Russ names Jay-Z as the artist that rappers should model their lifestyle and career after during a discussion on the rock star vs. rap star dichotomy.
doesn’t understand why Jay-Z’s lifestyle and career trajectory is not referenced as the framework to which the newer generation’s rappers aspire to model themselves after. Russ recently stopped by The Rap Pack podcast to promote , and got into a discussion about the differences between a rock star and a rap star with hosts Carl Chery, Trent Clark and Jon Tanners.
As the conversation started veering towards drug abuse in the hip hop community, Russ suggested that a major factor is that rappers are more attracted to rock star ideals, which heavily involves drug use. Rappers today have begun modelling themselves and their careers after the rock star image and lifestyle, which seeps into their sound. “The rap star archetype was not a drug user,” he notes. “It was a drug dealer.”
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“[There’s] no real rapping. It’s just screaming, and it’s more about the intensity,” he notes. “Which is turnt, I love some of this shit. But a lot of the rap now has been modelled off of those rock archetypes as opposed to the rap star archetypes.” Russ brings up of a true rap star, who doesn’t promote indulging in those harmful lifestyles. “I don’t know how many young kids in their 20s…that are modelling their lifestyle and their rap career off of Jay-Z, which is sad,” he says. “It’s unspoken, but I think [he] is probably the goal for everyone who starts to rap…If you want the most money, how are you not trying to model [your career] after Jay-Z?” he asks.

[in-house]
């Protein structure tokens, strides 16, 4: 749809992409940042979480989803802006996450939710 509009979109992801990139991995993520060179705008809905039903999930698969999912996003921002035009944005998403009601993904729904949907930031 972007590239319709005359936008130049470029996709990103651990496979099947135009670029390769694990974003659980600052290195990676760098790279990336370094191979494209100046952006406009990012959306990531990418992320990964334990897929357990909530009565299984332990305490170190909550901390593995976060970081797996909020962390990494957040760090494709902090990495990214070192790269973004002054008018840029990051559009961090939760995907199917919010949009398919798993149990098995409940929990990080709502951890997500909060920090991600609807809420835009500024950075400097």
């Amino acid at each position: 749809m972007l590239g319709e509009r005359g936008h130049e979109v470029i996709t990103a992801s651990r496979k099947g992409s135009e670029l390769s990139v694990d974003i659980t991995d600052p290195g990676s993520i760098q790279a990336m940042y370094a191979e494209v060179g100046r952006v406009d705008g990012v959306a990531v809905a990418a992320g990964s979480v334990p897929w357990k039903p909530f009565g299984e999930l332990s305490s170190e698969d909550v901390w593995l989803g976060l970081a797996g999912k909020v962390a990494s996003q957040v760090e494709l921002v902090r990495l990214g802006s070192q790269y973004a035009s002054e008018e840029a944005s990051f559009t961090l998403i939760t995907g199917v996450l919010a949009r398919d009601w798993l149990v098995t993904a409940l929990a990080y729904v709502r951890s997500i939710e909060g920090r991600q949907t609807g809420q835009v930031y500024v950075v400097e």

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Russ acknowledges that a common critique of Jay’s music today is that fans think he’s “out of touch.” “He supposed to be the one running over the hill before all of us because he’s further along and telling us, ‘Nah, this isn’t it anymore,'” he explains. “Why do you want Jay-Z to be on what you’re on? I’ve never understood this…it should feel not relatable. Like, I can’t relate to a lot of shit Jay talking about. But I love that. I’m like, ‘Oh there’s room to grow here.'”
“More people are concerned with being rock stars than rap stars,” he declares. “We’re losing the essence that made it rap.”